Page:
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ON THE ORGANIZATION OF MEMORY

IP.com Disclosure Number: IPCOM000128353D
Original Publication Date: 1973-Dec-31
Included in the Prior Art Database: 2005-Sep-15
Document File: 9 page(s) / 27K

Publishing Venue

Software Patent Institute

Related People

Andrzej Ehrenfeucht: AUTHOR [+4]

Abstract

In order to construct machines which could dis-play an intelligence somewhat like that of animals or man, or to under-stand how the brain functions,.one must develop a model of the organiza-tion of memory. Several models have been proposed [1,4,6,7,11 where other references are given]. Here we propose still another one which is new in that it tends to explain how the brains learns to interpret correctly (or act purposefully upon) the immense amount of information which it obtains continuously from the senses.

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THIS DOCUMENT IS AN APPROXIMATE REPRESENTATION OF THE ORIGINAL.

ON THE ORGANIZATION OF MEMORY

by Andrzej Ehrenfeucht* Jan Mycielski** Department of Computer Science Department of Mathematics UNIVERSITY OF COLORADO Boulder, Colorado 80302 Report #CU-CS-014-73 March, 1973

Abstract. A new learning algorithm is presented which may have applications in the theory of natural and artificial intelligence.

This work was supported by N. S. F. Grants GJ-660 and GP-19405.

Introduction.

In order to construct machines which could dis-play an intelligence somewhat like that of animals or man, or to under-stand how the brain functions,.one must develop a model of the organiza-tion of memory. Several models have been proposed [1,4,6,7,11 where other references are given]. Here we propose still another one which is new in that it tends to explain how the brains learns to interpret correctly (or act purposefully upon) the immense amount of information which it obtains continuously from the senses.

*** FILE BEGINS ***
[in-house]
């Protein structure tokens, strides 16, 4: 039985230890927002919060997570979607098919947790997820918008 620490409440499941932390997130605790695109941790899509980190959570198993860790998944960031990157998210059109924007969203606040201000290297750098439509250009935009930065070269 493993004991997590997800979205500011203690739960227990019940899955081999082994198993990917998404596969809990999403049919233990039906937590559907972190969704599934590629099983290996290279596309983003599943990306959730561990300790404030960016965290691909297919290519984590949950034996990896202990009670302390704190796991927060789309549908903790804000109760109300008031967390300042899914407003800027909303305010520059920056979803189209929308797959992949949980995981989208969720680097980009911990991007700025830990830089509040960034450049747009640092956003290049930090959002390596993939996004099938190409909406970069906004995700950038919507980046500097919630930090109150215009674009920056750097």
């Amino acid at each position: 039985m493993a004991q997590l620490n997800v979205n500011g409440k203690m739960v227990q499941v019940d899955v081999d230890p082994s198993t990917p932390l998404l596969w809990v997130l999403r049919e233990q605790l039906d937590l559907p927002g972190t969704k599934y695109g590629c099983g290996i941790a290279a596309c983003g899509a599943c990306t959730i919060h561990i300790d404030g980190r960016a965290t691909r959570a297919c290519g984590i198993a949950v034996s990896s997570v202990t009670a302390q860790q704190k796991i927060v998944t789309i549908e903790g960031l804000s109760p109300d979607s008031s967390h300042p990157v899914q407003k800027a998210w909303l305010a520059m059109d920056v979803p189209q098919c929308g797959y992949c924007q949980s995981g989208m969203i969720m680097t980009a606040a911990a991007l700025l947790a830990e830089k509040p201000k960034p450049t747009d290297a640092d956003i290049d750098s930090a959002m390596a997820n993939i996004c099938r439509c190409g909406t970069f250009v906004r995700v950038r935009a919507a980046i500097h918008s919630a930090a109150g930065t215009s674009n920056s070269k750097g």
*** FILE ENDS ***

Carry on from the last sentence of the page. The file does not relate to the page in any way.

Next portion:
For simplicity, we assume at first that the brain se-rves only to an-swer questions which admit a "yes" or "no" answer and that the questions are sequences of O's and i's of a fixed length m. Our questions depict the totality of data (parameters) which the brain gets at a given time (ours is a discrete time model) and hence m is very large (see section 5, remarks 1 and 2 concerning the possible meanings of m). At the beginning the brain does not know what to say and answers arbitrarily but it gets a "reward" when the answer is right and a "punishment" when the answer is wrong. Thus it gets post facto information what is the right answer and attempts to produce correct answers to the questions which follow. By the Rroblem. of organization of memory we understand the problem of defining an algorithm to answer new questions on account of past experience. Various statisti-cal estimation procedures and classical methods of interpolation and ap-proximation of functions seemingly would apply to this problem. But'as information theory shows [3], they loose their power when the dimension m is large, say m > 100. Our algorithm is free from this defect. This is so because we exploit the following natural assumption: Few of the parameters are important for solving any given question (see remarks 6 and 7 below concerning the validity and the interpretation of this assumption), although different parameters are needed to solve different questions. The brain probably develops a method of selecting the important parameters of any given question; so does our algorithm.

We shall not attempt in this paper to define a neural network capable of performing our algorithm nor theorize on the question how the nervous tissue could do it since, although easy, this would seem to us premature (see section 4).

2. The Algorithm.

Let X be the space of questions i.e., a set of se- quences of O's and I's of length m, and let R be the set of all possible re- sponses to a question (from now...